(Opera Australia, Melbourne, December 2, 2016) (Dir. Neil Armfield)
We have spoken of The Valkyries before in terms of Wagner’s dazzlingly great achievement, but before turning to this wonderful version of it, can we bang on a bit more about what the Maestro was up to here?
Die Walküre shows Wagner blossoming as musician and dramatist. In the words of Ernest Newman, “he abandoned himself luxuriously to the sheer joy of music-making, both enlarging the scale of his design for each episode and delighting in fine filigree work from bar to bar; at the same time he has acquired a completer command of what is really the whole art of musical-dramatic composition of this kind – making his leading motives serve simultaneously a psychological and a musical purpose, in a more effective way than had been possible for him until now.” [Newman, The Wagner Operas, p.493.]
Here, Wagner’s music “came of age,” when he moved from gods to humans (and semi-humans), rendering them in a startling, awful, human way. And his music freed itself as well, going from the stock four-bar phrase to free-flowing wonder, all set to his ‘focal points of feeling’ (or leitmotifs). It is the humanity of Die Walküre which has caused people (for example, Ralph Vaughan Williams), seeing it for the first time, yet to feel as if it is already very familiar to them.
It has been suggested that Wagner identified with Siegmund whilst writing the libretto (with Mathilde Wesendonck as his Sieglinde) and with Wotan also, seeking wealth and power whilst (arguably) refusing to renounce love. Wagner was reading Schopenhauer’s The World as Will and Representation at the time, and wrote to August Röckel (his old friend from Dresden) that the source of the tragedy of Die Walküre (and the saga as a whole) was Wotan’s recognition that the loveless marriage between he and Fricka makes it necessary to “acknowledge change, variety, multiplicity and the eternal newness of reality and of life, and to yield to that necessity. Wotan rises to the tragic heights of willing his own destruction.” In other words, Wagner anticipates Freud’s phrase, applied to another crumbling patriarchal figure (Lear) in encouraging the aged figure to “renounce love, choose death and make friends with the necessity of dying.”
Act I in Melbourne was brilliantly delivered, as the tempestuous, erotic, elemental linchpin of the whole cycle – when Wotan hands the baton to his offspring, Siegmund and Sieglinde, whose incestuous coupling will produce the ‘boy-god’, Siegfried. The staging note here is simple – a hut in the dying snows of winter, an ash tree adjacent. Mr. Armfield dispensed with the ash tree but retained the sense of isolation and desolation, as the unhappy, taboo-suffused couple surrendered to love, and hence to pain. Pietari Inkinen and his brilliant orchestra rose to meet Wagner’s command to play ‘with more awareness!’ and Bradley Daley and Amber Wagner were wonderful as the incestuous siblings, Ms Wagner in particular reaching the heights (as the backwoods gal rescued from a lovelorn life for an equally challenging fate) with her voice and, during the many song-free orchestral interludes, her body language.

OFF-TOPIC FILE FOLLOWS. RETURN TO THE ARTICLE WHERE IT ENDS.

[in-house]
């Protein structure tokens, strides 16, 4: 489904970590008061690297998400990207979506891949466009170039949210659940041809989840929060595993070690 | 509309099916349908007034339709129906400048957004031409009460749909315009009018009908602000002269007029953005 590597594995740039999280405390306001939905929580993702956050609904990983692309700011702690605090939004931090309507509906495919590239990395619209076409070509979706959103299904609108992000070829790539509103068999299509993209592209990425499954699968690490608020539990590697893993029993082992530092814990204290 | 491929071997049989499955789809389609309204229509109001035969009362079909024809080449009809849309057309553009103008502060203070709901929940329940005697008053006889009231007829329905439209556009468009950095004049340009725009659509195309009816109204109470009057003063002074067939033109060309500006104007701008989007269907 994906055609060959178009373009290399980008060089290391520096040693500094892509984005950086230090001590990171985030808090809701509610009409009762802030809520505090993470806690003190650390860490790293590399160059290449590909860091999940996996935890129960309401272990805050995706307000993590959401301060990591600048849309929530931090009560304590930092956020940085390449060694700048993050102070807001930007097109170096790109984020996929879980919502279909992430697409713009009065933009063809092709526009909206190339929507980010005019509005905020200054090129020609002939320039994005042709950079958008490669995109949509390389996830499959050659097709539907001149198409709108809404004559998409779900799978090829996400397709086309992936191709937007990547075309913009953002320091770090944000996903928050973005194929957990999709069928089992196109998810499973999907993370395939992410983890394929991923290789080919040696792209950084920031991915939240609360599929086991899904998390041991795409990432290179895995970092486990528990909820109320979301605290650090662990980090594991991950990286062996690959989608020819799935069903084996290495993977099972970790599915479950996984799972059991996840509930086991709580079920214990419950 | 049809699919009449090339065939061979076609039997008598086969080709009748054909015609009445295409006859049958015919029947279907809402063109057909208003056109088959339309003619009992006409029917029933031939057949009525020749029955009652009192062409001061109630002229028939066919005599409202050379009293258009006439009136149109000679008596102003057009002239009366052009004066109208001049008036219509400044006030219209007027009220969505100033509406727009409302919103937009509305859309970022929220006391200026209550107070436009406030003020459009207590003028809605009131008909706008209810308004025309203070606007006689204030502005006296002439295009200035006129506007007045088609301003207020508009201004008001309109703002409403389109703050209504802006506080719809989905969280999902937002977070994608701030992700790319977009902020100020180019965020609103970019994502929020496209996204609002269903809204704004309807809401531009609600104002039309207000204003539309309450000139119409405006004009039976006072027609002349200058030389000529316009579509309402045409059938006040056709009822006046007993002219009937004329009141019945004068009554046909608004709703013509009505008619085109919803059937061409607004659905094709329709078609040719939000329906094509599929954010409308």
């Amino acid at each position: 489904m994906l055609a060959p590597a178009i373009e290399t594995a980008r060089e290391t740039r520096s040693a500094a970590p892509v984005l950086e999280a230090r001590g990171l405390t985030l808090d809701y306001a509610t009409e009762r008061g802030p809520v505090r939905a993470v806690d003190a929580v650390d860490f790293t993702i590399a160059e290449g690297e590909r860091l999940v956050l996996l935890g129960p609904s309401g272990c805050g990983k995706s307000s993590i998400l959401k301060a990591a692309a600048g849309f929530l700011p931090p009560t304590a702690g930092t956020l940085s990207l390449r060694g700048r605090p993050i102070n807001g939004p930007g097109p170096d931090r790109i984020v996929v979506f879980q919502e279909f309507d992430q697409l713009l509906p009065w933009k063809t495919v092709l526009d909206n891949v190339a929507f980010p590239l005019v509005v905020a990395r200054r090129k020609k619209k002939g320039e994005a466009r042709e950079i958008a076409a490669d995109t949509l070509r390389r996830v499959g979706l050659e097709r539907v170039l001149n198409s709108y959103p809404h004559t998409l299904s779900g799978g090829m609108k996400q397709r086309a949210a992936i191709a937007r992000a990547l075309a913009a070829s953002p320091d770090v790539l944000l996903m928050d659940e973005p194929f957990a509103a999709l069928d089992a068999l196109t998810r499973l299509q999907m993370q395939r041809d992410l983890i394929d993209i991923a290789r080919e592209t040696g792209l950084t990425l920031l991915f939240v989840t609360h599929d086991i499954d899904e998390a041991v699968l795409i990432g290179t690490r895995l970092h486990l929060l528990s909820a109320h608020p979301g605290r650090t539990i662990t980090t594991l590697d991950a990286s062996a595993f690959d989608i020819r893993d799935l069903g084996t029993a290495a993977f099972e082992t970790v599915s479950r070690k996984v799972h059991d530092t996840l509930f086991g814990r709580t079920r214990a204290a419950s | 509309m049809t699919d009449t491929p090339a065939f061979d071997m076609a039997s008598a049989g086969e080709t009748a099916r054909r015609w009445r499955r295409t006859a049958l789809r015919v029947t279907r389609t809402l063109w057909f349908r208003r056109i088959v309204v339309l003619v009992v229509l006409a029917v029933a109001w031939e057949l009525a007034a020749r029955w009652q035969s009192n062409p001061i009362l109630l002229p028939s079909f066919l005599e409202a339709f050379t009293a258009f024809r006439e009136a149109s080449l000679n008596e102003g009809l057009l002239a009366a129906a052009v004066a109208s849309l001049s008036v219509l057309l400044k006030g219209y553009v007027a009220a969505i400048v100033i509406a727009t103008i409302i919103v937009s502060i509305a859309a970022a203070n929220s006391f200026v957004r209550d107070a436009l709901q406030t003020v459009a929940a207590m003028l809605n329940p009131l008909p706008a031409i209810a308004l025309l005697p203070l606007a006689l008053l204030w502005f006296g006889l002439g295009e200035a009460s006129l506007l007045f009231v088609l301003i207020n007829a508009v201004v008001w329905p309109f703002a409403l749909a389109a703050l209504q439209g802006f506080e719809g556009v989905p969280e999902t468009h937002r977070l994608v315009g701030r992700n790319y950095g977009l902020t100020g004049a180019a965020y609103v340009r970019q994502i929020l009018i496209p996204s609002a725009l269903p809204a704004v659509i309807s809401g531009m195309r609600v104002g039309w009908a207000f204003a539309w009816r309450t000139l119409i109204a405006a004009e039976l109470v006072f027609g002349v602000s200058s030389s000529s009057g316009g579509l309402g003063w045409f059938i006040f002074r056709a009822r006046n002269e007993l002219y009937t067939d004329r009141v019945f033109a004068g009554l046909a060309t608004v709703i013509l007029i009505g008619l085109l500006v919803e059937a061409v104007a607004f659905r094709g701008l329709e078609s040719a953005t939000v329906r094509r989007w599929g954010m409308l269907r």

Act II packed a further wallop. Wotan (a magisterial James Johnson) bickers with Fricka (the great Jacqueline Dark) who glares at Brünnhilde as Jackie Collins would a rival in Dynasty. Here of course is where the ultimate hero of the piece learns about human love from Siegmund and dares to defy henpecked Wotan in order to work what she imagines is his real will, or want. In this key role of chief-Valkyrie, Brünnhilde, Lisa Lindstrom was superb, an athletic tomboy who risks all to galvanise human love, the downside of which she will come to experience. Her vibrant performance, beautiful singing and sheer athleticism – not commonly found in this role – were a revelation.
The staging was fairly free of caprices – plain-Jane costumes, minimalism the prevailing motto. We rather liked the circular, descending gangway serving as the vantage point for Valhalla, although the suspended stuffed animals continue to baffle everyone, from various reviewers to voluble patrons to the lady selling programmes, and we’ll leave it to Mr. Armfield – who otherwise deserves kudos for his work here – to explain it in due course. (Are they part of Wotan’s museum for the world he won, that has already petrified, leaving him pounded and pounding in the wake of the shocks coming from its replacement?). Valhalla and the butch Valkyries were fine, and whilst TVC can never shake off the sublime memory of Elke Neidhardt’s Wunder Bar in the Adelaide Ring, the sight of these warrior-gatherers descending from the flies and packing the glorious dead upwards like so many Christmas parcels, was spectacular.
By the time the opening winter’s rage had melted in the prophylactic pyre of Wotan’s design, he sleepwalking off to leave the kinetic Brünnhilde unusually supine (but in a profoundly moving way), there was little a viewer could do but dry the eyes, smash one’s hands together and stumble for the exit, disoriented by the greatness on show. Die Walküre may be bullet-proof, but when done well, as here, it is invincible.[See the interview with Lisa Lindstrom at http://www.classicmelbourne.com.au/interview-1-lise-lindstrom/]